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In issue 309 -
When an Older Parrot Has Never Learned Skilful Flight – Complete Psittacine by Eb Cravens
In issue 309 -
Scarlet Macaws – were they really bred by indigenous people in the 12th century? Rosemary Low asks the question
In issue 309 -
Understanding the link between nutrition, hormonal behaviours and the avian endocrine system, Part 1 – The Holistic Parrot by Leslie Moran
In issue 309 -
The Yellow-eared Parrot – continues to expand its range in Colombia. By David Waugh, Correspondent, Loro Parque Fundación
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Complete Psittacine, by EB Cravens


Free Flight Diaries, Part II

I cannot help it.  Since 1979, I have always assumed that owning a parrot in farmland country meant letting that parrot occasionally be out on the farm with me - fully flighted and obviously with all wing feathers intact.

So, how did I go about it back in those early days?  Hmmm. Crudely, I have to admit now.  Of course I was dealing with imported psittacines, ones my wife and I had acquired to be house pets.  Semi-wild they often were, but possessed of knowledge that most modern day handfed birds lack.  I was fortunate in one regard.  My first free-flying bird, after the white doves we kept on our lanai, of course, was a wild-caught Nanday conure named Pako.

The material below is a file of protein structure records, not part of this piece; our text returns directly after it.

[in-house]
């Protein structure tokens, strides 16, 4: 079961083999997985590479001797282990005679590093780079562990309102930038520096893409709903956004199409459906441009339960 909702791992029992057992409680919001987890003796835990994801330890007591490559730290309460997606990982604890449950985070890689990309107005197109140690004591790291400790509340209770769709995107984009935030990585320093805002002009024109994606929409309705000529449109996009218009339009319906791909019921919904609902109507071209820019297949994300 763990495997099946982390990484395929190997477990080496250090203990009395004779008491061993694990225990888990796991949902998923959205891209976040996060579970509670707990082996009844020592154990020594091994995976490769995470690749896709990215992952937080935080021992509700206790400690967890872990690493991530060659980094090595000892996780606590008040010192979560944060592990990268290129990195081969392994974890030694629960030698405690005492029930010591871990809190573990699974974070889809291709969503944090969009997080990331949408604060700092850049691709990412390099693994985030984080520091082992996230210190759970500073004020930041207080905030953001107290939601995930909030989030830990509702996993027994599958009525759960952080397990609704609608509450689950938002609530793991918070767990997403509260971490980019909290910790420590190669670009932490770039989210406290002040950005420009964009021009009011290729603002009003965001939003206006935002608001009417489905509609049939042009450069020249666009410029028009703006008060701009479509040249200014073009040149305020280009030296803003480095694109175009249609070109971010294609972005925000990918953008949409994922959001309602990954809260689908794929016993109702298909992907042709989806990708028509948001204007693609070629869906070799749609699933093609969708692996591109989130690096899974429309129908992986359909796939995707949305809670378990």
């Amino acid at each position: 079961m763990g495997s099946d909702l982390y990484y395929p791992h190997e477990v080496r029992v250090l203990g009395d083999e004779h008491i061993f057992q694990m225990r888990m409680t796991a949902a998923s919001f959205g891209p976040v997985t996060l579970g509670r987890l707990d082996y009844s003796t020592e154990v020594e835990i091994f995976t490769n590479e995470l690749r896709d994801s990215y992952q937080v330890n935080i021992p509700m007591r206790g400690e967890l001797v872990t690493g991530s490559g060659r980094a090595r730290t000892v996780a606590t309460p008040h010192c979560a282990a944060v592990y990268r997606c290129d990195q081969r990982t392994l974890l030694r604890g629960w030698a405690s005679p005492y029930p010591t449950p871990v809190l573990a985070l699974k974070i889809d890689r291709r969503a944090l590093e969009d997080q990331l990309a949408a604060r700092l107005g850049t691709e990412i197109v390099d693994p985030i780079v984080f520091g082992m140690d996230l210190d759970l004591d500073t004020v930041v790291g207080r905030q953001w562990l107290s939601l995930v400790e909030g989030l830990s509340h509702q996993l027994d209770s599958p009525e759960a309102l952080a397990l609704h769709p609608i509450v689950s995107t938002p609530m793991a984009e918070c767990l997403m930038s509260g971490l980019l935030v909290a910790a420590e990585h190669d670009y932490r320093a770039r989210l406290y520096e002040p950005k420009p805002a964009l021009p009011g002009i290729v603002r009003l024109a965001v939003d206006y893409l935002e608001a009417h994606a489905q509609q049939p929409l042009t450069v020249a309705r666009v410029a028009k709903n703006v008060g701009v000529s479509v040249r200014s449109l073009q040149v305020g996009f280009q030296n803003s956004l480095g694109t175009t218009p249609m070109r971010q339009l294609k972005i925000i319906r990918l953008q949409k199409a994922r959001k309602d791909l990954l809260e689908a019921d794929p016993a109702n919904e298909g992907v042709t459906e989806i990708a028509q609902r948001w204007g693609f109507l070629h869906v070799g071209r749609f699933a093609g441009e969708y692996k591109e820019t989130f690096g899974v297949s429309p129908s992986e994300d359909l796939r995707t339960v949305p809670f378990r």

As it turns out conures can be one of the safest parrots for beginners to allow outdoor time.  When raised to accentuate strength and conditioning, they are agile flyers, normally are very attached to keepers, detest being on the ground, and have a piercing contact call that can be heard as much as a mile away. These are all primary factors to consider when choosing a species candidate for free flight.

Read more in the magazine…




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